By Stanley White and Kevin Buckland
TOKYO (Reuters) –Cryptocurrency Ether pulled back sharply from a record high and rival Bitcoin also fell on Friday amid speculation that U.S. President Joe Biden’s plan to raise capital gains taxes will curb investment in digital assets.
The drops came after Biden on Thursday unveiled a raft of proposed changes to the U.S. tax code, including a plan to nearly double taxes on capital gains to 39.6% for people earning more than $1 million.
But while social media lit up with posts about the plan hurting cryptocurrencies, and individual investors complaining about losses, traders and analysts said declines are likely temporary amid growing retail and institutional investor acceptance of digital currencies as a legitimate asset class.
“That’s what everyone is talking about now,” Chris Weston, head of research at Pepperstone Markets Ltd, a foreign exchange broker based in Melbourne, said referring to the tax plan.
“And I think you may have some technical selling going through. Ether’s been the poster child of movement. It has massively outperformed Bitcoin.”
Ether plunged more than 10% to as low as $2,140, a day after climbing a record $2,645.97. It last traded down 6.55% at $2,242.90.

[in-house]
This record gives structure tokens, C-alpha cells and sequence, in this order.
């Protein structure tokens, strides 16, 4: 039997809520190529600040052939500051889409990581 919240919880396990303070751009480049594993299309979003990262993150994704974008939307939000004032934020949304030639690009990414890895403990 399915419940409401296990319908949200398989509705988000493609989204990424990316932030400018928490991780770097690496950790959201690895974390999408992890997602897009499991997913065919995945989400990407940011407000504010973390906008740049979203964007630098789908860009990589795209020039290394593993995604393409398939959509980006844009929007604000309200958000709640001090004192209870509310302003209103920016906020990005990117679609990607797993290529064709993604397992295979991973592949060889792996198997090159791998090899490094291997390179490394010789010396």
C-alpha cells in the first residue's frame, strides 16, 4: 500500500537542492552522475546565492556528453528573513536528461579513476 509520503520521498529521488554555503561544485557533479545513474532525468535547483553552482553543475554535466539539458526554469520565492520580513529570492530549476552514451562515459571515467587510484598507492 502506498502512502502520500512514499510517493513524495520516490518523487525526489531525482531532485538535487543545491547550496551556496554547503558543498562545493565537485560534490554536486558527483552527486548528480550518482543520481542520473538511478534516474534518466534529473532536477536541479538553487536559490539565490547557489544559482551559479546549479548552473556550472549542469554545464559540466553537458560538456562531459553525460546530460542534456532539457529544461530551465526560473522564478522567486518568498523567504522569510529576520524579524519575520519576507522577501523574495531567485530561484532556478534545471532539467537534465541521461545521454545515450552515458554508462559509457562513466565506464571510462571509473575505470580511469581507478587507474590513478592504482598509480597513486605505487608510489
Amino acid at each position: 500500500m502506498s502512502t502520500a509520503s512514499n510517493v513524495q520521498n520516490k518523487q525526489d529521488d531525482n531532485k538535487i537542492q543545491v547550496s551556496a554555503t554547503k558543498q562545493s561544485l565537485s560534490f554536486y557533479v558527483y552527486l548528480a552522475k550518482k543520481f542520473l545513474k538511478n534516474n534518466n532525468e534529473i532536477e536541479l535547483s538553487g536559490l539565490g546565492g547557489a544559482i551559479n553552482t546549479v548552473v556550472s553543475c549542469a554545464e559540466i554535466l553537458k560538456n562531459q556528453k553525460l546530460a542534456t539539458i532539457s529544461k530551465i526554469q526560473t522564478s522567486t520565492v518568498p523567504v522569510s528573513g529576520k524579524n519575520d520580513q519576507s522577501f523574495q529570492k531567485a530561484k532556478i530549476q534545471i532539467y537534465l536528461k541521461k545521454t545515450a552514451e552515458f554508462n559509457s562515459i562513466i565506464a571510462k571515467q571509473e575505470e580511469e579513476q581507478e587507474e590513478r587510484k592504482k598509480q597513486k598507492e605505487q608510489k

Bitcoin also weakened, falling 3.44% to $49,903.71.
If Ether manages to hold above $1,955 going into the weekend, then its upward trend should remain intact, according to Kelvin Wong at CMC Markets in Singapore.
The next support for Bitcoin is at $40,665, but buyers are likely to emerge before that level is reached because its decline looks overdone, Wong also said.
Bitcoin has risen 74% this year, while Ether has more than tripled. Both have massively outperformed traditional asset classes, bolstered by the entry of mainstream companies and large investors into the cryptocurrency world, including Tesla Inc and BNY Mellon.
Biden’s capital gains tax hike plan caused turmoil during New York trading of cryptocurrencies that spilled into the Asian session, but calm is likely to return soon, traders said.
“Western funds started offloading Bitcoin aggressively on the back of the Biden tax plan,” said Avi Felman, head trader and portfolio manager at BlockTower Capital, a crypto and blockchain investment firm in New York. “Ultimately news-based selling generally reverses.”
(Reporting by Stanley White and Kevin Buckland; Editing by Shri Navaratnam and Kenneth Maxwell)